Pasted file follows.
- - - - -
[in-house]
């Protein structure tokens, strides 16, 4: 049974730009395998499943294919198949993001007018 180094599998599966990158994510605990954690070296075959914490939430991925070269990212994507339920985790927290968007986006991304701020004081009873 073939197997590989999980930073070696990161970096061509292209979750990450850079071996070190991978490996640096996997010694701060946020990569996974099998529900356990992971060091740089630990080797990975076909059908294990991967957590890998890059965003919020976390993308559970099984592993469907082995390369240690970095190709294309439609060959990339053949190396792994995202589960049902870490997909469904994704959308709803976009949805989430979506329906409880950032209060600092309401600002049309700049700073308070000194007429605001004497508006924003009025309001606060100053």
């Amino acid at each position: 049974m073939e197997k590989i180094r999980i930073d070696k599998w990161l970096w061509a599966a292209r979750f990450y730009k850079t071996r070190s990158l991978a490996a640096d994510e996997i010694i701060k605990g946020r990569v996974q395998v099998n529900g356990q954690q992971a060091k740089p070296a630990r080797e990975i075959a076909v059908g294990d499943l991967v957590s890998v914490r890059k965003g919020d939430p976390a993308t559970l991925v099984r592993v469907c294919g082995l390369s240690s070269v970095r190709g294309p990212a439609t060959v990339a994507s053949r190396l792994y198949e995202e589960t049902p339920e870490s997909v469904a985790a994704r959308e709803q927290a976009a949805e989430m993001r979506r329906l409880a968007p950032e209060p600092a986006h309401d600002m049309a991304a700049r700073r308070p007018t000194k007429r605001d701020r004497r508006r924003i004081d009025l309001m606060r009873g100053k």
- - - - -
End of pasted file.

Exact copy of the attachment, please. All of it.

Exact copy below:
[in-house]
């Protein structure tokens, strides 16, 4: 049974730009395998499943294919198949993001007018 180094599998599966990158994510605990954690070296075959914490939430991925070269990212994507339920985790927290968007986006991304701020004081009873 073939197997590989999980930073070696990161970096061509292209979750990450850079071996070190991978490996640096996997010694701060946020990569996974099998529900356990992971060091740089630990080797990975076909059908294990991967957590890998890059965003919020976390993308559970099984592993469907082995390369240690970095190709294309439609060959990339053949190396792994995202589960049902870490997909469904994704959308709803976009949805989430979506329906409880950032209060600092309401600002049309700049700073308070000194007429605001004497508006924003009025309001606060100053």
């Amino acid at each position: 049974m073939e197997k590989i180094r999980i930073d070696k599998w990161l970096w061509a599966a292209r979750f990450y730009k850079t071996r070190s990158l991978a490996a640096d994510e996997i010694i701060k605990g946020r990569v996974q395998v099998n529900g356990q954690q992971a060091k740089p070296a630990r080797e990975i075959a076909v059908g294990d499943l991967v957590s890998v914490r890059k965003g919020d939430p976390a993308t559970l991925v099984r592993v469907c294919g082995l390369s240690s070269v970095r190709g294309p990212a439609t060959v990339a994507s053949r190396l792994y198949e995202e589960t049902p339920e870490s997909v469904a985790a994704r959308e709803q927290a976009a949805e989430m993001r979506r329906l409880a968007p950032e209060p600092a986006h309401d600002m049309a991304a700049r700073r308070p007018t000194k007429r605001d701020r004497r508006r924003i004081d009025l309001m606060r009873g100053k």